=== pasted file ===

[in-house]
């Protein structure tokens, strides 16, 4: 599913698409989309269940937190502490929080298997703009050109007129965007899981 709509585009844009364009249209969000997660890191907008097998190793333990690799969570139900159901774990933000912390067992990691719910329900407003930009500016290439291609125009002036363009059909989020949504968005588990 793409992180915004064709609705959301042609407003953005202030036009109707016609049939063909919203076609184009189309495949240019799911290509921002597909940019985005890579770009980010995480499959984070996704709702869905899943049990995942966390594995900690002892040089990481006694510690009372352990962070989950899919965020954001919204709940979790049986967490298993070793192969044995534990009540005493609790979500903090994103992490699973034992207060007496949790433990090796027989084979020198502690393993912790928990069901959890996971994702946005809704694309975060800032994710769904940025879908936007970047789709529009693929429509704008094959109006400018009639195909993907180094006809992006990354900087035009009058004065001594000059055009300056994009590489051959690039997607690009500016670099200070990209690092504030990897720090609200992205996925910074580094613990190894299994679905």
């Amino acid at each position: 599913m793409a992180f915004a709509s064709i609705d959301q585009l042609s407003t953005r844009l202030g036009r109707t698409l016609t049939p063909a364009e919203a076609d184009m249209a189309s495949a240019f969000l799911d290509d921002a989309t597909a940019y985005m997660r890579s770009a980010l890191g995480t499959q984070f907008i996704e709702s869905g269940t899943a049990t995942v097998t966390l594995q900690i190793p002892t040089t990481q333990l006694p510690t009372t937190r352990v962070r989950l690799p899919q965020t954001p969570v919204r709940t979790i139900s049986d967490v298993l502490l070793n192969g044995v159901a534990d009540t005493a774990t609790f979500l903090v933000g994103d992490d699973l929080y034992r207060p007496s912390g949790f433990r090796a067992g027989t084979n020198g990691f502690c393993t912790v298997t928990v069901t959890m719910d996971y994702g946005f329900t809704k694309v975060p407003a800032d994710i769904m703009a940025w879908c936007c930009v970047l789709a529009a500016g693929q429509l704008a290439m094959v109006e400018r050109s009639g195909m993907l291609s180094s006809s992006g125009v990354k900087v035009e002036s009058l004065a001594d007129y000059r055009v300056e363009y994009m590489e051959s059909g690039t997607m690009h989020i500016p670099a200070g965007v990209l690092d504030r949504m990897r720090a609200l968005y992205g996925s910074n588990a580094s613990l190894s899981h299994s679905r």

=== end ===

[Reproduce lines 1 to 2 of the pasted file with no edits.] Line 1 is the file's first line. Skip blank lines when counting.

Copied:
[in-house]
């Protein structure tokens, strides 16, 4: 599913698409989309269940937190502490929080298997703009050109007129965007899981 709509585009844009364009249209969000997660890191907008097998190793333990690799969570139900159901774990933000912390067992990691719910329900407003930009500016290439291609125009002036363009059909989020949504968005588990 793409992180915004064709609705959301042609407003953005202030036009109707016609049939063909919203076609184009189309495949240019799911290509921002597909940019985005890579770009980010995480499959984070996704709702869905899943049990995942966390594995900690002892040089990481006694510690009372352990962070989950899919965020954001919204709940979790049986967490298993070793192969044995534990009540005493609790979500903090994103992490699973034992207060007496949790433990090796027989084979020198502690393993912790928990069901959890996971994702946005809704694309975060800032994710769904940025879908936007970047789709529009693929429509704008094959109006400018009639195909993907180094006809992006990354900087035009009058004065001594000059055009300056994009590489051959690039997607690009500016670099200070990209690092504030990897720090609200992205996925910074580094613990190894299994679905």